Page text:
Aside from the lingual clues, the very reason behind the restriction enlightens as to why dual citizens could not have qualified. Mass media provides largely unrestricted avenue to influence and, later, control perception. Absent empirical evidence to the contrary, the presumption is that dual citizens are capable of advancing double or as many interests as the number of states the citizenship of which he or she carries and enjoys. Worse, a dual citizen may opt to advance the interest of the foreign country, instead of that of the Philippines. To recall, it is not the wielding of any kind of influence that is countenanced by the Constitutional restriction but such influence as to be detrimental to national interest. It is a possibility that dual citizens who are politically active in foreign jurisdictions will promote and advance foreign systems and inject such ideas into the Filipino psyche which they can successfully do so through the management of mass media. 

 The cure enunciated in Mercado that dual citizenship has to be terminated by those seeking any elective post apply with equal rigor to those seeking to own and manage mass media. Both concern and affect public interest. Both are manifestations of allegiance. Dual citizenship of those wanting to own and manage mass media has to be abrogated and cannot be indefinitely propagated. Dual citizens who refuse to terminate or abrogate their status as such clearly suffer from a Constitutional disqualification.

Foreign participation via PDRs

 The operation and management of mass media is susceptible of foreign interference not only through overt ownership, but also through investments when there is opportunity for control. 

Allegedly compelled by finances and economy, the mass media industry, much like several industries and outfits, have resorted to diversification strategies to obtain foreign investments. Among the strategy used is the issuance of Philippine Depositary Receipts (PDRs) which, unfortunately, had become a vehicle to circumvent foreign equity restrictions.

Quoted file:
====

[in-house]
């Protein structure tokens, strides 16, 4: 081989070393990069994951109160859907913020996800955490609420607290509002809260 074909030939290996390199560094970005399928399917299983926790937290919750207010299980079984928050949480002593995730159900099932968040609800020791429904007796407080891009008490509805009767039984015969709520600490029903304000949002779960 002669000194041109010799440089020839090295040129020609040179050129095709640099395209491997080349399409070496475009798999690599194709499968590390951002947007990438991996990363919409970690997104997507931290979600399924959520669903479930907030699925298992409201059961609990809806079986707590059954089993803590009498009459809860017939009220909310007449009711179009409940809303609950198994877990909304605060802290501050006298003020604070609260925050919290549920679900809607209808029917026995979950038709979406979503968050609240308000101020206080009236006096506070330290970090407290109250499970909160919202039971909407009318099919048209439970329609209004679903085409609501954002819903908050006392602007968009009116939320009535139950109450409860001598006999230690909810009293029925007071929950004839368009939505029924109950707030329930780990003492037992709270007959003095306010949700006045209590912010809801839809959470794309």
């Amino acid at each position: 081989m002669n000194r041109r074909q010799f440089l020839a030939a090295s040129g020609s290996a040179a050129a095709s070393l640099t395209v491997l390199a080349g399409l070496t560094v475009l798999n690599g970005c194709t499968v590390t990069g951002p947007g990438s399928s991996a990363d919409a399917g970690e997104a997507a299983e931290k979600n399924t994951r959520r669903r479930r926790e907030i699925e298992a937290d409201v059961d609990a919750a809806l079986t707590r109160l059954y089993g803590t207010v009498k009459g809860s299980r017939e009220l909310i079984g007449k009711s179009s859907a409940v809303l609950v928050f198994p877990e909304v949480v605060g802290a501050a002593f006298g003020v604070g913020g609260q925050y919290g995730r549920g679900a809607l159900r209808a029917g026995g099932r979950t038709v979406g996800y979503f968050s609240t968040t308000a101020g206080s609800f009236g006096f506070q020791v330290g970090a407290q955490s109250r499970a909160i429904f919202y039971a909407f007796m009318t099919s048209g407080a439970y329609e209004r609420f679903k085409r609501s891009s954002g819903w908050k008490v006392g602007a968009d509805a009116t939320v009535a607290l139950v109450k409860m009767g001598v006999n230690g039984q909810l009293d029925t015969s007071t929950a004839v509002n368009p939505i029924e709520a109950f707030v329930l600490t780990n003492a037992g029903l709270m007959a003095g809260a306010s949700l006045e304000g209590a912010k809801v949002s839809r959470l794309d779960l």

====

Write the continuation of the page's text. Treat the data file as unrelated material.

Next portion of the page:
A PDR is a security which grants the holder the right to the delivery of sale of the underlying share.22 A PDR consists of a deposit price and an option price, which is considered as payment when the buyer opts to exercise his option of converting said PDRs to a corporation’s share. While PDRs are not evidence or statements nor certificates of ownership of a corporation,23 each PDR nevertheless represents a share, even in a restricted company, and when bought by a foreign entity, gives the buyer the right to all the dividends due from the shares of stock acquired.24

Under international accounting standards, a financial instrument is an equity instrument only if (a) the instrument includes no contractual obligation to deliver cash or another financial asset to another entity, and (b) if the instrument will or may be settled in the issuer’s own equity instruments, it is either: (i) a non-derivative that includes no contractual obligation for the issuer to deliver a variable number of its own

  • “Philippine Depositary Receipts: Mass Media’s Existing or Emerging Loophole To Constitutionally

Mandated Full Filipino Ownership?” by Lorenzo E. Delgado. Citing Philippine Stock Exchange, Glossary <http://www.pse.com.ph/stockMarket/home.html#&gt;

  • Id.
  • Supra, note 15 citing The Manila Times: An Indonesian tycoon’s media empire in the Philippines exposed, April 12, 2016.

equity instruments; or (ii) a derivative that will be settled only by the issuer exchanging a fixed amount of cash or another financial asset for a fixed number of its own equity instruments.25  

Based on the above definitions, a PDR is considered an equity instrument and the holders thereof have the right to receive all dividends and economic interest due to the shares acquired therein.

During the Congressional hearings, ABS-CBN denied having issued PDRs and conveniently passed the buck to an investment company known as the ABS-CBN Holdings Corporation. Nevertheless, it was admitted that ABS-CBN Holdings Corporation owns shares in ABS-CBN.26 Link between the two is, thus, unmistakable. In fact, ABS-CBN’s 2014 Financial Statement reflects the PDRs as part of its equity.27 These indicate that the holders of the PDRs benefit from the activities of ABS-CBN.

There is likewise continuous representation that the PDR holders would not own shares or exercise any form of control in ABS-CBN. It is naivety to take at face value such representation when investors would naturally and logically demand something in return for “providing funding and adding value to the business.”